The survey found that 84% of respondents took at least one step to reduce their health care costs in the previous year, and roughly two-thirds plan further action in the coming year.
The top three corporate actions taken were:
- Raising the portion of health care premiums for exempt (54%) and non-exempt (56%) employees;
- Raising copayment for exempt (42%) and non-exempt (47%) employees; and
- Raising deductible for exempt (46%) and non-exempt (51%) employees.
Nearly one-third implemented wellness programs, and roughly 30% offered health savings accounts (HSAs) and/or health reimbursement accounts (HRAs). Another 15% conducted dependent audits, and 10% of respondents reported reduced contributions to dependent audits.
The least popular options were structuring employee premiums on ability to pay or percent salary, introducing managed care programs, discontinuing coverage for retirees and part-time workers, and offering opt-out incentives, all of which were chosen by less than one in ten of respondents.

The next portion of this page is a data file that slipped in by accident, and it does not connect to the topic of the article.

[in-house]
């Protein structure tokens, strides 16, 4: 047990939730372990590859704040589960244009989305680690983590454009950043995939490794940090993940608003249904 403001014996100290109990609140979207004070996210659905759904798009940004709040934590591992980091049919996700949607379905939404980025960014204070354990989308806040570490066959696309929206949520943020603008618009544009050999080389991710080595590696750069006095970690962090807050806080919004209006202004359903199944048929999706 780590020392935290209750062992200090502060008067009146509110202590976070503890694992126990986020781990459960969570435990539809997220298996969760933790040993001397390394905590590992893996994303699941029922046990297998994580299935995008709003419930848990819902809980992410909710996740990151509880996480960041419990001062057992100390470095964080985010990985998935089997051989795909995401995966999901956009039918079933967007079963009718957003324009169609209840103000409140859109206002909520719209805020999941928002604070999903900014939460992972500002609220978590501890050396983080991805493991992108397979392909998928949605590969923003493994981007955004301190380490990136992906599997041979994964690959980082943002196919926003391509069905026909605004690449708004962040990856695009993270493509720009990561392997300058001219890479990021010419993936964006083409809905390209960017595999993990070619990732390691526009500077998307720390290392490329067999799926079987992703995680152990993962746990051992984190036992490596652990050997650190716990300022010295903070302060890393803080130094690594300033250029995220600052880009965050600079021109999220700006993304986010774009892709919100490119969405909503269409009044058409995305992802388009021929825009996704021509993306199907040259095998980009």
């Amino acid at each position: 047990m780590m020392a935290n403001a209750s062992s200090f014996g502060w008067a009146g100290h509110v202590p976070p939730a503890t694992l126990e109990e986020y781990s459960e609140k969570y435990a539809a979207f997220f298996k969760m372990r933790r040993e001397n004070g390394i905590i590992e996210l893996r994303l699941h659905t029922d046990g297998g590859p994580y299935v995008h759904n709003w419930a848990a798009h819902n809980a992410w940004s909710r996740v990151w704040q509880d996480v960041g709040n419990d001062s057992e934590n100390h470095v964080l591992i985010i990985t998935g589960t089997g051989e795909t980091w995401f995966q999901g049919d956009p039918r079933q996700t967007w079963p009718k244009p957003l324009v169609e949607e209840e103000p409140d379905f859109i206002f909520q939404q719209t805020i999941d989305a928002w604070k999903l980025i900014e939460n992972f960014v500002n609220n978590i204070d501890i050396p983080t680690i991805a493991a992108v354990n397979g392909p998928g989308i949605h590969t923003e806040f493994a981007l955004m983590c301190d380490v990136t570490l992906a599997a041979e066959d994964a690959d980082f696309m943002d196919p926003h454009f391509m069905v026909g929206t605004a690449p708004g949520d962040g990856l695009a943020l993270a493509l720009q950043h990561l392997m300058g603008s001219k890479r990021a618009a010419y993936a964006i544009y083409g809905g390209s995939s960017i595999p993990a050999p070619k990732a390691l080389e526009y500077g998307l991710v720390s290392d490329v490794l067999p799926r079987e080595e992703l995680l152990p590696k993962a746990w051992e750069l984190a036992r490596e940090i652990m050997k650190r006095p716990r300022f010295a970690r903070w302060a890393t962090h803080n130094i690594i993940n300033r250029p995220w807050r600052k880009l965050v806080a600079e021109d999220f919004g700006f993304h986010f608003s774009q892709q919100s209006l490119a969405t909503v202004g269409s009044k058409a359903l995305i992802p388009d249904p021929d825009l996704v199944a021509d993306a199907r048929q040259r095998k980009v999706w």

Other major findings included:
- 99% of employers surveyed offer health insurance to their employees;
- 35% reported that the 2010 cost per employee of legally required benefits (Social Security, Medicare, Unemployment, and Workers’ Compensation) fell between $5,000 and $10,000; 23% reported costs of more than $10,000 per employee;
- Nearly half (46%) reported that their 2010 health insurance costs per employee was between $5,000 and $10,000, and another 18% reported costs greater than $10,000.
The survey was conducted in May, 2011, and received 338 responses primarily from HR managers from a mix of industries, with more than half from manufacturing and construction. Respondents were geographically spread across the US, with about three-quarters of respondents employing 499 or fewer.